In a recent Famitsu interview, Shigeru Miyamoto expressed the difficulties he had working with Nintendo and its gamer-centric mindset.
Miyamoto detailed his frustrations with Nintendo’s mindset during the GameCube era, saying, “This is a job where you have a plan and you polish it endlessly while getting help from others. If Nintendo’s games fail to stand out as games that aren’t made that way proliferate, then it shows that the creation process is for nothing, which made me very sad. That was especially obvious during the GameCube era; Nintendo titles were hardly even discussed by the [non-gaming] general public back then.”
Miyamoto disagrees with Nintendo’s business decisions during the period, seeing the company’s insistence on trying to compete strictly as a videogame company as a bad tactic:
“The more we competed with new companies entering the market, the more we started acting similar to them. But is being number one in that competition the same as being number one with the general public?”
Much to the chagrin of “core” gamers, Miyamoto has consistently stated his love for the casual market and rejects ideas of creating traditional sequels for some of gaming’s biggest franchises. Nintendo’s new business model definitely seems in line with Miyamoto’s idea of reaching beyond the typical gamer. Some would say Nintendo has gone so far as to abandon the core gamer, but Shiggy explains his thoughts as ones that are looking at the bigger picture.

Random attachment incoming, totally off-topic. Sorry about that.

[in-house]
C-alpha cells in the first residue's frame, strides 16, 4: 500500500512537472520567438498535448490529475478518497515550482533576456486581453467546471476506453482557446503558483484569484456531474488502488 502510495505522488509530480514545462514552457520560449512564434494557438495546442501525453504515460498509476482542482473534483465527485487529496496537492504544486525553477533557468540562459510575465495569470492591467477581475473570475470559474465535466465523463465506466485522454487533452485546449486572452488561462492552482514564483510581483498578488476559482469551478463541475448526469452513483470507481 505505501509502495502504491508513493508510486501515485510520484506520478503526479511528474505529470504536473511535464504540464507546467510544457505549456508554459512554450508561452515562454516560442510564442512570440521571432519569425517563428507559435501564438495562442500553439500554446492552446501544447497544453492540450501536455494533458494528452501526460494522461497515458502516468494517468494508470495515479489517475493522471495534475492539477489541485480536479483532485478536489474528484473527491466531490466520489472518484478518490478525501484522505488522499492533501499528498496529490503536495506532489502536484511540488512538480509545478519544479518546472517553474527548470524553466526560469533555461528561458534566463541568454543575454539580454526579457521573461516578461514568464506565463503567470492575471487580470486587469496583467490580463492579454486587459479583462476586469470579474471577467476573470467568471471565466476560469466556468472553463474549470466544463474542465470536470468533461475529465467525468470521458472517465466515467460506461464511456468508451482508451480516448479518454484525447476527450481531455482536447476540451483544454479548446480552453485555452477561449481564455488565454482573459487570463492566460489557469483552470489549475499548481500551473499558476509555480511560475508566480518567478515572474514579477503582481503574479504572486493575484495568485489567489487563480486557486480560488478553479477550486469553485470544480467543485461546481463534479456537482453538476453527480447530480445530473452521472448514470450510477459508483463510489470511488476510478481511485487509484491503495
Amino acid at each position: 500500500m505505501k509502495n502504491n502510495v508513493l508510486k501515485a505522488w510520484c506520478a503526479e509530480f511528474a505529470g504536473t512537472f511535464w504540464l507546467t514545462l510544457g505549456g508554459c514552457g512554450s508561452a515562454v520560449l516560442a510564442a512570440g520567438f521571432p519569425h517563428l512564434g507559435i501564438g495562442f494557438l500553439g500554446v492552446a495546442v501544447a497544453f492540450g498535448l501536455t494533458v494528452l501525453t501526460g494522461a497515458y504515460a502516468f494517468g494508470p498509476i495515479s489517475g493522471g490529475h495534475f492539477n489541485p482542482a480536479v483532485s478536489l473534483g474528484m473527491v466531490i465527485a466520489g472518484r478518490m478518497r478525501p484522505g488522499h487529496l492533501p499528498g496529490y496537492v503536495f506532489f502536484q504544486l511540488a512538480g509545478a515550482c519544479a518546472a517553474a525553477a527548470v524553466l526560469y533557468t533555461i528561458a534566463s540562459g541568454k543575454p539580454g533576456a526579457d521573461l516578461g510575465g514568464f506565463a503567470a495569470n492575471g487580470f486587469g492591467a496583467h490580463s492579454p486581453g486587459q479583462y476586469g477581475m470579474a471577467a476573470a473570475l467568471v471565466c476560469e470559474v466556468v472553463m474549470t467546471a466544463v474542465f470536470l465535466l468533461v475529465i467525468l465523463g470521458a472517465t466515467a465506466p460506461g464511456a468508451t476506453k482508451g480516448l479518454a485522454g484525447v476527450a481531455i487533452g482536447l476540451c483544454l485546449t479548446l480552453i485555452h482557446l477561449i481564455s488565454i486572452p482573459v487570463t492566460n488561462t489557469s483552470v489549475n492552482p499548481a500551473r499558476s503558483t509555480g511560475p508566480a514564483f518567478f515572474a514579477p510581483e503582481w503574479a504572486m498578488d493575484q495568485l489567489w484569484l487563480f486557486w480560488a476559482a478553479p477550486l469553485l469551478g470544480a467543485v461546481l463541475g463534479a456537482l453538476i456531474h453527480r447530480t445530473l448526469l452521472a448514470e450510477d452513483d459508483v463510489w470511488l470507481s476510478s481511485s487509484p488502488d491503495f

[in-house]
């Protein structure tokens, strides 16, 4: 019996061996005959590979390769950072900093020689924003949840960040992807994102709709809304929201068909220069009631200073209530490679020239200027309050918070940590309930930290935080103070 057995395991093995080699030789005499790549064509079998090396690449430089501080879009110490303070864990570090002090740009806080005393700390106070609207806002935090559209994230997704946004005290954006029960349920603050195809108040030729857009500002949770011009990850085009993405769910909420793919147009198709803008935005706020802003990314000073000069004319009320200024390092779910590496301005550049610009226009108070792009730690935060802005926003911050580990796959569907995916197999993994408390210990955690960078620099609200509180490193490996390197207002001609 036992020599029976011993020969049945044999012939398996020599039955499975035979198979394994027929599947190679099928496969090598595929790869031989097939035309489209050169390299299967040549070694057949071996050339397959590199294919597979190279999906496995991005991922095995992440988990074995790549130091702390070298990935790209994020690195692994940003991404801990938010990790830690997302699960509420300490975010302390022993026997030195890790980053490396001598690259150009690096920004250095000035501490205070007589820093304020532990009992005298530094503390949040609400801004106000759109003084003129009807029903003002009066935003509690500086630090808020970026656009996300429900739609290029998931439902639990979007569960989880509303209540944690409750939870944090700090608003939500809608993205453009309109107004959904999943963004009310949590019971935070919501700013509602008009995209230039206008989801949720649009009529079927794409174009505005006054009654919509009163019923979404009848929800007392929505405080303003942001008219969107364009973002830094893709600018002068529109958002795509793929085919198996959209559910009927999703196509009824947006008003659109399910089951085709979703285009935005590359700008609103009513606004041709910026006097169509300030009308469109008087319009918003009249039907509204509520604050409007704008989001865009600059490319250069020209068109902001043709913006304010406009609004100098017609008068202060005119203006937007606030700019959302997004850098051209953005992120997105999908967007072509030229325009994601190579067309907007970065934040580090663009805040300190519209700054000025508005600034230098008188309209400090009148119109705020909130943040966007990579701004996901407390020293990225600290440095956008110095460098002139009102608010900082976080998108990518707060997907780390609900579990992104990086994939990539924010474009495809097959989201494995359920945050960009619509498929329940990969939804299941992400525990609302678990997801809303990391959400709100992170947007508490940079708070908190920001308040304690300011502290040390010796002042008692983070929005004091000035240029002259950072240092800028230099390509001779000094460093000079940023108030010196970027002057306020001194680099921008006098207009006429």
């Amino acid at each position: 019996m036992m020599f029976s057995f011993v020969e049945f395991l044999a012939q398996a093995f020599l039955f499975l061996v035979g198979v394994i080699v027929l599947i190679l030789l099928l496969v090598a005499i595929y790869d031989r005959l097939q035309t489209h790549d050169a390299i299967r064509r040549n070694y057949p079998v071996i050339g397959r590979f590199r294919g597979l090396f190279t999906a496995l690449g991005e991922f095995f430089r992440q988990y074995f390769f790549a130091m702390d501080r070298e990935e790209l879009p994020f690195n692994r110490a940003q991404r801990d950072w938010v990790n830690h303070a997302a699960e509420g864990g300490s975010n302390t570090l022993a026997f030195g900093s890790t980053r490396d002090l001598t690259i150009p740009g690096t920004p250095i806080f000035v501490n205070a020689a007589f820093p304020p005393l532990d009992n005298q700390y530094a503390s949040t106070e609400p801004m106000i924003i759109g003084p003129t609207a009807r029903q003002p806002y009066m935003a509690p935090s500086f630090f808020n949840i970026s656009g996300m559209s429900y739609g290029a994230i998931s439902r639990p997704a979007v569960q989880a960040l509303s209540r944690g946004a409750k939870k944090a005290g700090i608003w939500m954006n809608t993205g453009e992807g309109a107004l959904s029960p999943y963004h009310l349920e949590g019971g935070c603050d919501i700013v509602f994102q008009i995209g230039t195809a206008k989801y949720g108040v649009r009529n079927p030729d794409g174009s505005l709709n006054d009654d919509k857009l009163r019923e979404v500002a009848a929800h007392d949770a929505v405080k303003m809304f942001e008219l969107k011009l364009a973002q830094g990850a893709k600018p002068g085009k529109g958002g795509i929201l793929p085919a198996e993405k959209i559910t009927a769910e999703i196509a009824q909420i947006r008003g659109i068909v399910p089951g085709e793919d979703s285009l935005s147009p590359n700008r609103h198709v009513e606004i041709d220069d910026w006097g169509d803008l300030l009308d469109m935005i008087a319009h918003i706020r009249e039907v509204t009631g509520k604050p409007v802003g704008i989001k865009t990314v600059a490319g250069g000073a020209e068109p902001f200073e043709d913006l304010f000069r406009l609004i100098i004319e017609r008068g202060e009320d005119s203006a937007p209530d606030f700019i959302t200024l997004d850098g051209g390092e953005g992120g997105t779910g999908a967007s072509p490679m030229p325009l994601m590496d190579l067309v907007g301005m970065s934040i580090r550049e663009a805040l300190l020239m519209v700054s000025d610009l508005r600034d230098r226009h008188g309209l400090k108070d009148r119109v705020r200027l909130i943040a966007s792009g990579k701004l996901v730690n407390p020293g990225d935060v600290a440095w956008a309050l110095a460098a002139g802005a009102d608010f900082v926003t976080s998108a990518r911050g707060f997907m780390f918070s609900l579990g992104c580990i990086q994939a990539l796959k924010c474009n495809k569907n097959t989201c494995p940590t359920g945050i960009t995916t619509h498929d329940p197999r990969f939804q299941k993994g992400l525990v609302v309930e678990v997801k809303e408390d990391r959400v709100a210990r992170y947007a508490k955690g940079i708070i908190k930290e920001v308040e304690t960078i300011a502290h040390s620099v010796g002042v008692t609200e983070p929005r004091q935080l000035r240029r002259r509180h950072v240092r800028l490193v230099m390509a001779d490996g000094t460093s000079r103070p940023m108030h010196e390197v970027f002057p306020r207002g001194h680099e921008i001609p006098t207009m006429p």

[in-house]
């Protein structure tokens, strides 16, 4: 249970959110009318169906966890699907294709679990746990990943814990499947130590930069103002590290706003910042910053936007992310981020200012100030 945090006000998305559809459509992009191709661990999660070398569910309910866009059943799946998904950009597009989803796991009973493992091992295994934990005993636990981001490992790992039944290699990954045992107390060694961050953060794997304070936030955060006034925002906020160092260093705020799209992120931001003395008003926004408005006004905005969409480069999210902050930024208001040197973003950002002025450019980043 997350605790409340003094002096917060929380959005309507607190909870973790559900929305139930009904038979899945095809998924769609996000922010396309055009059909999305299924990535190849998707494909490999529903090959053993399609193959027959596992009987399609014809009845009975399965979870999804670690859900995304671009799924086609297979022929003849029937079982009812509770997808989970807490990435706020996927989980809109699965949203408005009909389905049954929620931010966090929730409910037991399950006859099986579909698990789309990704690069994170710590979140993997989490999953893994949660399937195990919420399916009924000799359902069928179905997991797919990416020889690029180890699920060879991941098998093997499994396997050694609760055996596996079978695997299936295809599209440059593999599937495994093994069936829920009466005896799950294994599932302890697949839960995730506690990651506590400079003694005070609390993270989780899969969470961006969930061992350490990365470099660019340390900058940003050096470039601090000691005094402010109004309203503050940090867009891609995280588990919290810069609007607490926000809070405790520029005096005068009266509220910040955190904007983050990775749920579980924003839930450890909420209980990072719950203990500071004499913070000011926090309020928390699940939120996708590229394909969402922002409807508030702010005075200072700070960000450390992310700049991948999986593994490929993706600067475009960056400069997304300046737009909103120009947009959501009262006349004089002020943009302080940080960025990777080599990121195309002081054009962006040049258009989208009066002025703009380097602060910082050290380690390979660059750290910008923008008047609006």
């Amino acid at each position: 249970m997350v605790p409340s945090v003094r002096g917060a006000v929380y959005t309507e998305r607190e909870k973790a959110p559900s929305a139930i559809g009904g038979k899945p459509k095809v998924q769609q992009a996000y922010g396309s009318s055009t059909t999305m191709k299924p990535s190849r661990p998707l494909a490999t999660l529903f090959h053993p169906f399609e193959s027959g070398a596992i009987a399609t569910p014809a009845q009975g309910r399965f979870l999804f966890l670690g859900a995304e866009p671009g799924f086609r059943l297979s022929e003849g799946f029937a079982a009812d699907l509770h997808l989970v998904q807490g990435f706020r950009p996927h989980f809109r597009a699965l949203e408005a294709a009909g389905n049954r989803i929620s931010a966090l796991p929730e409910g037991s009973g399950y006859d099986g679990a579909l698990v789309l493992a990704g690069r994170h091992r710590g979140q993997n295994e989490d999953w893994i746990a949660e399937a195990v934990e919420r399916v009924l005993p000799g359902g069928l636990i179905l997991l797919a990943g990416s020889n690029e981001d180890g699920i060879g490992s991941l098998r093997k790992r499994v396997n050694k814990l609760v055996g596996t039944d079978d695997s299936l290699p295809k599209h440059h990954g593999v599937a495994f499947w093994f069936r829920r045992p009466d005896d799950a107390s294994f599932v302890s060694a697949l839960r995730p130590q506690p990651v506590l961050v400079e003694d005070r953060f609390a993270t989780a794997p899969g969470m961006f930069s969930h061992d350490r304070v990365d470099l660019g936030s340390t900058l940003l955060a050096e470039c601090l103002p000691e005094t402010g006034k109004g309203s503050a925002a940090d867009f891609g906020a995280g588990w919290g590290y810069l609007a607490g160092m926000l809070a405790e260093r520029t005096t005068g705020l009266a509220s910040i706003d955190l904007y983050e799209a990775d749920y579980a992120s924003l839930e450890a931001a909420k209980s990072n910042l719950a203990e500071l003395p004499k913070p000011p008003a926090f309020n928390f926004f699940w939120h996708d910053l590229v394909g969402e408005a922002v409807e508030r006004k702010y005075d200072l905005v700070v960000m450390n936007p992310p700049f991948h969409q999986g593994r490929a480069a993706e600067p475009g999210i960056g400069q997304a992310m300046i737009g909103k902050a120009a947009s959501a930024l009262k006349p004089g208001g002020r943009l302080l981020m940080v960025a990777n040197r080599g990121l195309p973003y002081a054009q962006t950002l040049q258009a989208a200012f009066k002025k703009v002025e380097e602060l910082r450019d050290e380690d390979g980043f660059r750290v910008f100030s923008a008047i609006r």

“Entertainment is something that you have to look at the world with a very wide eye as you create it. I always thought that, but there were a few years where I was unable to get off other people’s trends. It was a dilemma in my mind,” he said.
Miyamoto also details his frustrations with the gaming world’s fledgling steps into 3D, and having his ideas handicapped by the reality of technical limitations and large development teams:
“I was endlessly fascinated with 3D worlds, but what with all the issues I had to tinker with in terms of rendering and processing speed, it got to the point where I didn’t know who was making the games any longer.”
While Miyamoto’s unwavering support of the Wii and family oriented titles has definitely divided gamers’ opinions of him, Miyamoto knows that remaining profitable is job number one. While No More Heroes may be a unique game championed by critics and traditional gamers, its meager sales when compared to Wii Play and Wii Fit, are the only things investors are concerned with.